His introduction to the music of the Grateful Dead would become a game-changer for Keller. “I studied and learned their music and went to the shows,” he says, adding that the impact of Jerry Garcia on his attitude toward music remains incalculable. Another major influence was Michael Hedges, the late virtuoso acoustic guitarist. “He was really excelling in a whole different world from what I knew,” says Williams. “What an amazing force Michael Hedges was as a solo artist.”
After moving to Colorado for a few years, further exposure to bluegrass music and progressive acoustic artists such as Béla Fleck and the Flecktones also had a major impression on Williams. As he began to develop his own distinctive compositional and performing style, Williams incorporated all of the lessons he’d learned from the long list of artists who’d found their way into his world, then filtered their music through his own experiences until something wholly unique emerged.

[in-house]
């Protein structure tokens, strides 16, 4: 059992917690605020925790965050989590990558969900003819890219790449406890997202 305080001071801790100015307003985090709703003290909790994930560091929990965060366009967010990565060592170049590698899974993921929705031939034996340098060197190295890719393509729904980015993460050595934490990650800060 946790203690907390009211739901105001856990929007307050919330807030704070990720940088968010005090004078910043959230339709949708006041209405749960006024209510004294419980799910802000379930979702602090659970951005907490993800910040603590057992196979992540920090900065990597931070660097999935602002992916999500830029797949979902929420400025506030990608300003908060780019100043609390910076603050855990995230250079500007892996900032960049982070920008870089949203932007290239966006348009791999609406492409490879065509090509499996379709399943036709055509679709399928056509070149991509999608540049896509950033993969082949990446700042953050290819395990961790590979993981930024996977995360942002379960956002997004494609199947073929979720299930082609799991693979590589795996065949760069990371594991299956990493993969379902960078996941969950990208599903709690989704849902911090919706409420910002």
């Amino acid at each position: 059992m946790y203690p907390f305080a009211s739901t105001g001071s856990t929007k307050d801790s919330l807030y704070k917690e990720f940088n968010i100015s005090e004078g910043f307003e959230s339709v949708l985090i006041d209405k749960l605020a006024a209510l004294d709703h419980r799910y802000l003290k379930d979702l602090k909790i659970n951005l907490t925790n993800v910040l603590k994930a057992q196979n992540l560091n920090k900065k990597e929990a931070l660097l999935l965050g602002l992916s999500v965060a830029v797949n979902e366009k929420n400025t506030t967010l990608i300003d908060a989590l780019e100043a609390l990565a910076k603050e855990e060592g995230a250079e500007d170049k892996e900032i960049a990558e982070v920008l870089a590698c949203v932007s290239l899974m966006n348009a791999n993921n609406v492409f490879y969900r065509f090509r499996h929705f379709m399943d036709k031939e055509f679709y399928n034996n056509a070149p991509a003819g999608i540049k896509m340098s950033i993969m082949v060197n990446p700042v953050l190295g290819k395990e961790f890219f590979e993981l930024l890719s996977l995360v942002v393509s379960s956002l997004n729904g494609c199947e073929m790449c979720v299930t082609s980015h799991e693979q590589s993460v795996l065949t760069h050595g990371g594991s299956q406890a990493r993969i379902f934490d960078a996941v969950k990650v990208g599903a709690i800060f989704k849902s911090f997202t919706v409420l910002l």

Today he is still exploring and expanding—although Thief (each of Williams’ albums bears a single-word title) stays close to traditional bluegrass, eccentric song choices aside, Keller says that his most recent music incorporates elements drawn from electronica and DJ culture. Whatever direction he goes in musically, however, Williams is likely to continue to surprise lyrically. Known for writing about subject matter most simply described as unusual, Keller has no intention of going conventional any time soon. “In the history of music,” he says, “there are trillions of love songs and there are so many political songs. I try to find subject matter that’s not been written about or maybe hasn’t been written about that much.”